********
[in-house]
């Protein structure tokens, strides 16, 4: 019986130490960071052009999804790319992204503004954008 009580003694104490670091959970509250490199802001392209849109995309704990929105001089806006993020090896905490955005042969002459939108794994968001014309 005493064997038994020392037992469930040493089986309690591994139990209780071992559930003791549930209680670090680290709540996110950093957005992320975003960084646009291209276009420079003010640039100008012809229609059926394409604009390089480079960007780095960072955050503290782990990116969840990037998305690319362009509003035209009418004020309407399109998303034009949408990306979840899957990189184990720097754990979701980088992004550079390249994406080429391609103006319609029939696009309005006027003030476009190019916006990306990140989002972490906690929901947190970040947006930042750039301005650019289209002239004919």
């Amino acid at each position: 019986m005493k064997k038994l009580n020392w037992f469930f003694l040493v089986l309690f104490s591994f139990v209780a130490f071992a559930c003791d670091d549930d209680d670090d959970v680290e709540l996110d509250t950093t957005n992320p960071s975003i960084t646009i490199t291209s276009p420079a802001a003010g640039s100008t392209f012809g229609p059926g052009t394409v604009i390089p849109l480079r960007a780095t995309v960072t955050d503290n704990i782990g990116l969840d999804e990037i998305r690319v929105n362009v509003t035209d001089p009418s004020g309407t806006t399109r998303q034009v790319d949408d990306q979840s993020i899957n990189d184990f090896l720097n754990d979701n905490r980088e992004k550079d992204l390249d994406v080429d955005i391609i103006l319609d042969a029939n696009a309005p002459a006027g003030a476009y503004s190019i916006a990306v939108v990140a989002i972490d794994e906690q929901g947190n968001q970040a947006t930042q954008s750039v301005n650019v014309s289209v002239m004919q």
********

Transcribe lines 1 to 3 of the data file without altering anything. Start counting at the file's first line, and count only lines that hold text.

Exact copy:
[in-house]
């Protein structure tokens, strides 16, 4: 019986130490960071052009999804790319992204503004954008 009580003694104490670091959970509250490199802001392209849109995309704990929105001089806006993020090896905490955005042969002459939108794994968001014309 005493064997038994020392037992469930040493089986309690591994139990209780071992559930003791549930209680670090680290709540996110950093957005992320975003960084646009291209276009420079003010640039100008012809229609059926394409604009390089480079960007780095960072955050503290782990990116969840990037998305690319362009509003035209009418004020309407399109998303034009949408990306979840899957990189184990720097754990979701980088992004550079390249994406080429391609103006319609029939696009309005006027003030476009190019916006990306990140989002972490906690929901947190970040947006930042750039301005650019289209002239004919």
């Amino acid at each position: 019986m005493k064997k038994l009580n020392w037992f469930f003694l040493v089986l309690f104490s591994f139990v209780a130490f071992a559930c003791d670091d549930d209680d670090d959970v680290e709540l996110d509250t950093t957005n992320p960071s975003i960084t646009i490199t291209s276009p420079a802001a003010g640039s100008t392209f012809g229609p059926g052009t394409v604009i390089p849109l480079r960007a780095t995309v960072t955050d503290n704990i782990g990116l969840d999804e990037i998305r690319v929105n362009v509003t035209d001089p009418s004020g309407t806006t399109r998303q034009v790319d949408d990306q979840s993020i899957n990189d184990f090896l720097n754990d979701n905490r980088e992004k550079d992204l390249d994406v080429d955005i391609i103006l319609d042969a029939n696009a309005p002459a006027g003030a476009y503004s190019i916006a990306v939108v990140a989002i972490d794994e906690q929901g947190n968001q970040a947006t930042q954008s750039v301005n650019v014309s289209v002239m004919q």